Coordinating evacuations key to fire plan
The 2019-2020 Marin County Civil Grand Jury has a commonsense recommendation for Marin officials.
When it comes to emergency evacuations, it’s time to get your acts together.
For years, fire officials have been urging local homeowners to establish evacuation routes — safe ways for family members to get out of their houses and to a safer spot in case of a fire or a damaging landslide or earthquake.
But, according to the grand jury’s recent report, local municipalities and public agencies haven’t taken the same advice.
Given Marin’s geography and how it has developed since 1900, there are widespread choke points that could prove to be life-threatening hazards in the case of large evacuations.
Just imagine a wildland fire burning westward toward Fairfax and officials calling for evacuation of the town. Just imagine people trying to escape in their cars down the narrow winding roads of Fairfax’s hillside neighborhoods. Just imagine the traffic jam on eastbound Sir Francis Drake Boulevard.
Just think of fire engines trying to get through this traffic to help fight and stop the fire. Their delay could cost them precious time in their attempt to save homes and lives. The same scenario could play out in Mill Valley, San Anselmo, San Rafael and other areas across the county.
The grand jury looked into the problem and interviewed dozens of officials. It concluded that the responsibility for addressing the “critical need” of planning for improved evacuation routes and enacting those plans “is not clear.”
That’s far from reassuring.
The grand jury concluded: “The dire consequences of failing to address this challenge could result in a catastrophe that far outweighs the cost of improving our roads to support mass evacuation.”
Last year, Marin voters recognized the real threat of a wildland fire in our county and approved a tax to establish the Marin Wildfire Prevention Authority. Its promise, both on the ballot and in its campaign material, was to improve evacuation routes and procedures.
The newly formed authority is working on such improvements, but it lacks the authority to make them a reality. That authority rests with the county and other Marin municipalities. It also could require funding from the Transportation Authority of Marin.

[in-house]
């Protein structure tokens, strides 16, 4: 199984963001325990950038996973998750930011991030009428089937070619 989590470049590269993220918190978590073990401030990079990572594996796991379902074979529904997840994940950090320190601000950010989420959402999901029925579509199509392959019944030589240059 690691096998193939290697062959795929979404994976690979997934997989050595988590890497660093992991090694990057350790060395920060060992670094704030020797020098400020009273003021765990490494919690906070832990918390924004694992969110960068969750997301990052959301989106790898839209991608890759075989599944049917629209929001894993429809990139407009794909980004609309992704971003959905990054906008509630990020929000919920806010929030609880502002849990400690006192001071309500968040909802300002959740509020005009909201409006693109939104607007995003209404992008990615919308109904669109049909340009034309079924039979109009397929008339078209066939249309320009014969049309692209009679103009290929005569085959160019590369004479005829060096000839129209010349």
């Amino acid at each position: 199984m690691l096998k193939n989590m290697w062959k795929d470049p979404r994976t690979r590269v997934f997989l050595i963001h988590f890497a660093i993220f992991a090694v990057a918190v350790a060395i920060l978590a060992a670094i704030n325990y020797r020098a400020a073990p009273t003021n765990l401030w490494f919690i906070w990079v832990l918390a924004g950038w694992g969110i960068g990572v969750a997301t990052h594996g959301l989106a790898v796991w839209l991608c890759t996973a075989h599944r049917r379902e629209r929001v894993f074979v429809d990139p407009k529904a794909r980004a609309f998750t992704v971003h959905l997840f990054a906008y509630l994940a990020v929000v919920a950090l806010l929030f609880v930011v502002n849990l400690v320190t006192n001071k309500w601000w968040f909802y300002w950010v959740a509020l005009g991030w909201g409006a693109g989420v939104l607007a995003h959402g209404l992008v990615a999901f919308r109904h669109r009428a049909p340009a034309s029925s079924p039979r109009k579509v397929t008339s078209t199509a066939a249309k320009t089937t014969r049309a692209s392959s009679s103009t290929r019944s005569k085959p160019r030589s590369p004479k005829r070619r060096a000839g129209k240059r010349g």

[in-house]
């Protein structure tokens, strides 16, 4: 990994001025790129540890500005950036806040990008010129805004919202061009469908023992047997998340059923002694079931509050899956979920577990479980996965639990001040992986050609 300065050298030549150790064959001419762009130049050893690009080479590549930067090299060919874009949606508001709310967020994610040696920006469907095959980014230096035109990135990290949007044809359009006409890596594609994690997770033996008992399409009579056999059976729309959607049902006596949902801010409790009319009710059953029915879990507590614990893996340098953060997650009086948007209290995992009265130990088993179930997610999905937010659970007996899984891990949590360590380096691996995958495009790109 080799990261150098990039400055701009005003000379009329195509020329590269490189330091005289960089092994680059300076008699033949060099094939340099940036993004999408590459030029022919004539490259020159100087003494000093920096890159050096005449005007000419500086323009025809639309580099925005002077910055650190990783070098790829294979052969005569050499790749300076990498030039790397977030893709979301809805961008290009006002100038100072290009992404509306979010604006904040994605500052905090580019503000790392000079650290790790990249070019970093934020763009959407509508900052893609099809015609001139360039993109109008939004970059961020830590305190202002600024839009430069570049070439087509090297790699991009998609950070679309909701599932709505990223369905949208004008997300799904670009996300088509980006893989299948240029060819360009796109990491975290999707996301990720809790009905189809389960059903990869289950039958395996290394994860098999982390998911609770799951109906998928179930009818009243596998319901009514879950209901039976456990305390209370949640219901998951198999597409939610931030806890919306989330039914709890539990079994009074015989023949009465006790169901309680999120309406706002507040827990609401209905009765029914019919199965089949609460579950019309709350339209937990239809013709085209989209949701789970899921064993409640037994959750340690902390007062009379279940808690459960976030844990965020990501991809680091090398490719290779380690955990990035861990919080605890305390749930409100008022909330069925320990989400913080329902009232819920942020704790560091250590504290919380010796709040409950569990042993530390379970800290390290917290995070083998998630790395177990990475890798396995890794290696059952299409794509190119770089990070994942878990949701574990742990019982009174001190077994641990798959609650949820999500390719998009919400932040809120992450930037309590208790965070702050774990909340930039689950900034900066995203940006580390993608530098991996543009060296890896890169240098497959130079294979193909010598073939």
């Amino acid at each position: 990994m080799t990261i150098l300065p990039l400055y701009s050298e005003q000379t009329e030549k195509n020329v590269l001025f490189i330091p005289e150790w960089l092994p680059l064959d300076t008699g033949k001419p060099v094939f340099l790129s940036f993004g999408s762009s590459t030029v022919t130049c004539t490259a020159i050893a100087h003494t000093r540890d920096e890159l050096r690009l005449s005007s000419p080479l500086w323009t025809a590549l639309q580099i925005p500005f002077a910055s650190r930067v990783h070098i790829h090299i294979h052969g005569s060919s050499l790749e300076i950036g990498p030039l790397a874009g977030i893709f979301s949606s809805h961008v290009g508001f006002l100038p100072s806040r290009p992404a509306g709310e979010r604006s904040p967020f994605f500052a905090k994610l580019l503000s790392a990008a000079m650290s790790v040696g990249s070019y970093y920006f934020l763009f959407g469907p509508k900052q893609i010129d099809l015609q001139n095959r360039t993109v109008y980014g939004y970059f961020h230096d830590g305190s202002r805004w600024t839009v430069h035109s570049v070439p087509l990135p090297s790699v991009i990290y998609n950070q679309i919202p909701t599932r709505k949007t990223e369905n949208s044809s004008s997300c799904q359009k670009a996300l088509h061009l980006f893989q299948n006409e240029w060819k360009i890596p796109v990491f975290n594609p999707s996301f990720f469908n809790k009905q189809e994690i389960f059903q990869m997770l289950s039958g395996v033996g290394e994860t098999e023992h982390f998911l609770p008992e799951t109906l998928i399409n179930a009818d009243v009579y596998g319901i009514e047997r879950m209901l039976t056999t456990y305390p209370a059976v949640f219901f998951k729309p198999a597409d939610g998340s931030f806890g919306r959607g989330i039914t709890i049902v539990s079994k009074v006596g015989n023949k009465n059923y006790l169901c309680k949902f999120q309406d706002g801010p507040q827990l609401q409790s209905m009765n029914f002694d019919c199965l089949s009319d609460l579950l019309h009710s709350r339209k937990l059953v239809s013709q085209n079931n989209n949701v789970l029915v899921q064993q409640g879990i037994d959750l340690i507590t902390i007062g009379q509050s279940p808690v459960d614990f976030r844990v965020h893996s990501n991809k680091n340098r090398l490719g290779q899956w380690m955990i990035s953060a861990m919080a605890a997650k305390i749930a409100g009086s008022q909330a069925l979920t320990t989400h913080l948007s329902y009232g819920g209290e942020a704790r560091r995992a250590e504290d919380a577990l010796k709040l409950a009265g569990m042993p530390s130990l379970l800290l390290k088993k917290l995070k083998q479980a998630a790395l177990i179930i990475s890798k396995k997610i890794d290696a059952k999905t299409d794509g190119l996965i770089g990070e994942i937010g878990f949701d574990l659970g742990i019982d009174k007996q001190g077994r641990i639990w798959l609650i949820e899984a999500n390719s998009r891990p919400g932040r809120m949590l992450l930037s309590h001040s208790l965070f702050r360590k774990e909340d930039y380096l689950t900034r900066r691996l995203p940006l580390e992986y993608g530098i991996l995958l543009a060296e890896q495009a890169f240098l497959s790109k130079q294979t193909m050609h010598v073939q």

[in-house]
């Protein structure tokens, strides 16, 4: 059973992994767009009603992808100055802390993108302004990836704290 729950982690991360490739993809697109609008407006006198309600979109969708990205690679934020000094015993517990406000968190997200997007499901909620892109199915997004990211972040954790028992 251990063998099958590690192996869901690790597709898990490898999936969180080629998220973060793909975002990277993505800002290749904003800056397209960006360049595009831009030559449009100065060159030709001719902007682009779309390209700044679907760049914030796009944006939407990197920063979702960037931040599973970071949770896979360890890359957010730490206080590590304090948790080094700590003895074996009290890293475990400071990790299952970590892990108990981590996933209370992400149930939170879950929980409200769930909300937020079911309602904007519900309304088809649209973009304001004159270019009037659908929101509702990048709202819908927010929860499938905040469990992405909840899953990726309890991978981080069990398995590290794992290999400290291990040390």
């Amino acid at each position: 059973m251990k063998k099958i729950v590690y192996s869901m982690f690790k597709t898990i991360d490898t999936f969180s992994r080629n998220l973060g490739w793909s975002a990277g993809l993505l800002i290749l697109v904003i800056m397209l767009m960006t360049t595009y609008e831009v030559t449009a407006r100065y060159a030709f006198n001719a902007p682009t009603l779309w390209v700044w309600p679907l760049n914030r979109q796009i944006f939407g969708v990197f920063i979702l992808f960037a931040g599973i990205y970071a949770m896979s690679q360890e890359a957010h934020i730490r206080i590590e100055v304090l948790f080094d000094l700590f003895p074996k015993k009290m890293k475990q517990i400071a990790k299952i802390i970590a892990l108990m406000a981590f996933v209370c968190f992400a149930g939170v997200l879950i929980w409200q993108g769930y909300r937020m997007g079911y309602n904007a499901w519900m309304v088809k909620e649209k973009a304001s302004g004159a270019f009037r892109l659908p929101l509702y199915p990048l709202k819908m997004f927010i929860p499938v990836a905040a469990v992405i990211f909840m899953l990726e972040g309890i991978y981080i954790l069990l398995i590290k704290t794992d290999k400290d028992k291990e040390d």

However, all of these agencies are expecting the others to take the lead.
Besides, they told the grand jury, local citizens “are not demanding action on the inevitable, and possibly lethal road congestion that will occur in the event of a mass evacuation.”
The citizen members of the grand jury are doing just that.
It is recommending that municipalities, the fire board and TAM all make improving safe evacuation routes a top priority. Improving or maintaining safe evacuation should be a priority in planning future building and development.
The state has made this a requirement for local general plans, but so far only Belvedere, Mill Valley and Novato have complied with this standard. The grand jury urges all Marin municipalities to amend their general plans to meet the requirement.
It also urges the new fire authority and TAM to require mutual coordination in planning so that evacuation routes become a higher priority for funding. Someone has to own the issue.
That makes a lot of sense.
Each authority’s board includes representatives from Marin’s municipalities who should make sure that that work is brought home to their own jurisdictions.
The threat is too real.
The risk is too obvious.
It also is easy to enact the grand jury’s commonsense recommendations.
The grand jury has held up a mirror to the current risk and problems and has presented a clear picture of needed improvements, both in better planning and traffic improvements. Some may be easier to accomplish than others.
But they all should be clearly spelled out and put on the public table as priorities as officials make decisions regarding future planning and building.